The problem with managing your Horizons of Focus in Todoist is that you have to use projects. The only way to add a sub-project is to nest the projects inside each other. This is kind of OK for Horizons of Focus until you reach the 20 000ft level and want some separate responsibilities or focus areas.

What Todoist is missing is two things:

  1. Nested folders where you could set up a folder as a horizon-level and then put all visions, goals, and projects in the appropriate folder. That way you would be able to view all items in one level at the same time.
  2. The ability to manually set the connection between the elements in the different folders, what is known as the parent and child relationship.

Todoist: If you are reading this, contact me! I’m willing to work with you for free to get this implemented.

Back to how I’m managing this…

 

Horizons of Focus in Todoist projects

Horizons of Focus in Todoist
Managing your Horizons of Focus in Todoist is doable. (Picture: Bjørn Christian Finbråten)

Since Todoist only supports four levels of projects, the only option is to have the four lower levels of your Horizons of Focus. This is not so bad, as these are the only levels in daily use and with dynamic content.

 

Color-code the different levels

For easy identification, I have color coded the different levels.

  • Green: Visions (V)
  • Red: Goals (G)
  • Orange: Areas of Focus (F) and Responsibility (R)
  • Gray: Project (P) and Outcomes (O)

The color-coding also makes it easy to know that you should not assign actions to anything but the gray projects.

The set-up to the left corresponds with my GTD Horizons of Focus as outlined above. All elements are numbered. The first number is the current element, the next is the parent element.

The first red dot is numbered G1V1. G1 is Goal 1. This goal is connected to V1 which is Vision 1.

Below G1V1, I have F1G1. This is the first Area of Focus under G1.
Below that is the first project under F1. The reason this is called P2F1 is that this is the second project I added. The first project is P1R1, almost at the bottom.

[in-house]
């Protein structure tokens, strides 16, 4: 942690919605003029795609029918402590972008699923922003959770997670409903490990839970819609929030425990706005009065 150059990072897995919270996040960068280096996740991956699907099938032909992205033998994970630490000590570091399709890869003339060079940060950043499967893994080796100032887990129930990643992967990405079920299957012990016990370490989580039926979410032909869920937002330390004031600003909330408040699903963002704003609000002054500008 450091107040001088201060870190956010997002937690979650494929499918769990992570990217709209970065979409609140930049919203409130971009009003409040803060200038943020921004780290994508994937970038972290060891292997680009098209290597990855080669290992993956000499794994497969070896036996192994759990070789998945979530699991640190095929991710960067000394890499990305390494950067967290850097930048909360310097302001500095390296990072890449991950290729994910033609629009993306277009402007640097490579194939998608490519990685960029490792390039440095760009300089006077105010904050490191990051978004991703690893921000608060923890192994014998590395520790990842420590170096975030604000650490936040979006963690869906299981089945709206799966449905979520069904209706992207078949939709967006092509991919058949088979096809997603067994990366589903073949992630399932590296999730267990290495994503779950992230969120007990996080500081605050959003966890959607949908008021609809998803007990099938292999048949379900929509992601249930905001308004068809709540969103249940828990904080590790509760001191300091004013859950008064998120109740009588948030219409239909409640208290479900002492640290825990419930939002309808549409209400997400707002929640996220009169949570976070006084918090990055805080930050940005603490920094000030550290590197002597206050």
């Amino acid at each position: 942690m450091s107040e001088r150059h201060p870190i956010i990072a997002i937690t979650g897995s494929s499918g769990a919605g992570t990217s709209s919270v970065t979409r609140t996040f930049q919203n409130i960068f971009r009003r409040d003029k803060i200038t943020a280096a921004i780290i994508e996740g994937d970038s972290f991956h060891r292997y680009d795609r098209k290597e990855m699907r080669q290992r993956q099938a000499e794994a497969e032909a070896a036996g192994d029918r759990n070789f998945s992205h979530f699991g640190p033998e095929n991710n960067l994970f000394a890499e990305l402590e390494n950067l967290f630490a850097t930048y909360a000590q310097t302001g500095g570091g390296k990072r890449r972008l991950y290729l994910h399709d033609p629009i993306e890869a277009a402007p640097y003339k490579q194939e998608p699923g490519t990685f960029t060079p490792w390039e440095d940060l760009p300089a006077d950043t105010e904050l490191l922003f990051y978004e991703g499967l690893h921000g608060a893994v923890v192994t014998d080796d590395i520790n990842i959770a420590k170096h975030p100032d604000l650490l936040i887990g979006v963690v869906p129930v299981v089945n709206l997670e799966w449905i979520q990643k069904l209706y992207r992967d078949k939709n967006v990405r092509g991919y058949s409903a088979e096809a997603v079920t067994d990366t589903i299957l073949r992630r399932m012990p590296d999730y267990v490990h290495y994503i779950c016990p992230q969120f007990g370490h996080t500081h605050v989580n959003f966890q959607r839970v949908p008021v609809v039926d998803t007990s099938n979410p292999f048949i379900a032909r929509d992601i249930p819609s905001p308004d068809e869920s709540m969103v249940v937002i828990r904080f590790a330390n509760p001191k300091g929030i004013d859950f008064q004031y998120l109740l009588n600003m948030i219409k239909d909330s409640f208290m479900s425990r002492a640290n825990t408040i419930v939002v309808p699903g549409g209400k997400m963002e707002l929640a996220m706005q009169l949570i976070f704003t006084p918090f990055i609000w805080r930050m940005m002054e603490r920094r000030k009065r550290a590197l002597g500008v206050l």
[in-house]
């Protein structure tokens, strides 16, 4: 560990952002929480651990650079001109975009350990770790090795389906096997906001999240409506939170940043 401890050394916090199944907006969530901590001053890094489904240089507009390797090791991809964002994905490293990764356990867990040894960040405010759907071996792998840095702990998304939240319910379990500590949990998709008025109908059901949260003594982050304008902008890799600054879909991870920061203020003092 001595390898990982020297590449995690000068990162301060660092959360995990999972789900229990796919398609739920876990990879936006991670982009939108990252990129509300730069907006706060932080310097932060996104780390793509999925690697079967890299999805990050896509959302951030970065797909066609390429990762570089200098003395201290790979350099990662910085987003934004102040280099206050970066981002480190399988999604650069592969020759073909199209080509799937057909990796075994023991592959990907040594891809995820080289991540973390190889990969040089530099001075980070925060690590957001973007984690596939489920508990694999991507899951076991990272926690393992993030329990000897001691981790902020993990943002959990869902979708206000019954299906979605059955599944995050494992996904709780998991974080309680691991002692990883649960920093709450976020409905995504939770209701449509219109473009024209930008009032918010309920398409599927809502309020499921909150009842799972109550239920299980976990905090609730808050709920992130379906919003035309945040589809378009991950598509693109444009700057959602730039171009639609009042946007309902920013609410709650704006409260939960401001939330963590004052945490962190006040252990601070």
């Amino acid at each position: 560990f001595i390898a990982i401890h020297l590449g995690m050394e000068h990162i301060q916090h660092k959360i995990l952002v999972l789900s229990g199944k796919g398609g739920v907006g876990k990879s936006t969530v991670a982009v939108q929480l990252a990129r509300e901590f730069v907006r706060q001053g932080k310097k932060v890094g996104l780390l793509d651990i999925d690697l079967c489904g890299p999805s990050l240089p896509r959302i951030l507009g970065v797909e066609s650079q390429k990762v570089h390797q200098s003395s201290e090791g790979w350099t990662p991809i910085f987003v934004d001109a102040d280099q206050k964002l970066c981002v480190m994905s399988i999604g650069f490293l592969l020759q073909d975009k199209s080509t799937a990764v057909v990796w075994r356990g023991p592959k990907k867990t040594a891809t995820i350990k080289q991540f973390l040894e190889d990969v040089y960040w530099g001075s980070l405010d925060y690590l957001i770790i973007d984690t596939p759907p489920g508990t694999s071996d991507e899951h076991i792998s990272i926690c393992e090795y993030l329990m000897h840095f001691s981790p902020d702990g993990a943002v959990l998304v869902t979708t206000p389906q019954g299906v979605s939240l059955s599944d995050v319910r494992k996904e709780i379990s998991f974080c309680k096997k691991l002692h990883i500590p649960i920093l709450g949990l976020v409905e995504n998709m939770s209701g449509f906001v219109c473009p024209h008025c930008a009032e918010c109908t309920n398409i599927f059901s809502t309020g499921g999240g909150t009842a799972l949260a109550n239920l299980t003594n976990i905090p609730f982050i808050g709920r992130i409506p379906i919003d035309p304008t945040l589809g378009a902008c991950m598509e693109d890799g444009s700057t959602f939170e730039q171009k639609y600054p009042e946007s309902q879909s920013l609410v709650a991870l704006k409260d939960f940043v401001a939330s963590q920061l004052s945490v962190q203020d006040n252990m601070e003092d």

How to handle self-standing Areas of Focus or Areas of Responsibility

Because of the need to nest the projects in Todoist, I have started using a * to jump a level.

If you look at the element all the way at the bottom, F4V3, this has no parent goal but is tied directly to vision 3. If this was not tied to any vision, I would have used a * both at the vision level and the goal level.

 

How to follow-up your Horizons of Focus in Todoist

By clicking at the level you want to follow-up, you can easily see all related levels and actions.

Viewing Horizons of Focus in Todoist
This is the right-hand panel in Todoist if you click on V1. Notice the two next actions. (Picture: Bjørn Christian Finbråten)

 

Return on investment

The way I have my projects set up ensures that:

  • All actions ties to projects with a defined result.
  • All projects contribute to reaching a goal or fulfilling a responsibility.
  • All goals ties to company goals and visions.
  • I can report what I have done in order to deliver on the different levels.
  • My manager gets an easy overview of my contributions.
  • I can adjust course easily to ensure success.
  • I’m sure that what I’m doing at the moment will contribute to the wanted result in the future.
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6 comments

  1. That is a fascinating way to organize your GTD implementation so that you can see the horizontal alignment! It’s very clear. The English teacher in me would be bothered by having so many Todoist projects with nothing in them. I just switched to Todoist from Wunderlist, and I’ve found that sub-projects are really useful for aligning from the Areas of Focus horizon down. I’m working on some posts about it on my blog right now!

    1. Hi Lindsay. Thank you for your feedback.

      By using different colors, you can easily see which project (levels) are empty and which are real projects with actions. I would love to hear about your transition from Wunderlist and your implementation of horizons of focus.

  2. Love this explanation, thank you! You’ve greatly helped me start evaluating my own Horizons of Focus.

    I recently reactivated my Todoist account (after trying to go the pen and paper route for a while) and recently discovered the ability to create “task that cannot be completed.” Have you used or considered these? They’re perfect for putting at the top of your projects as a description or break down sections within one project. I’m trying to remember the exact video I saw in which the presenter did this … but Carl Pullein’s series on YouTube uses this regularly (i.e.

    )

    At any rate, thanks again for your breakdown. I’m going to sit down and work on mine this weekend!

    1. Whoops, forgot to include the “how” to create those tasks … for people who aren’t familiar with it. Just start your task with an asterisk (*) and a space in Todoist. To make it a better break, you can also bold the “task that cannot be completed” with double asterisks (**). For example:

      * **THIS IS A SECTION**

      As a task, it would be a bolded “THIS IS A SECTION” without a checkbox at the front.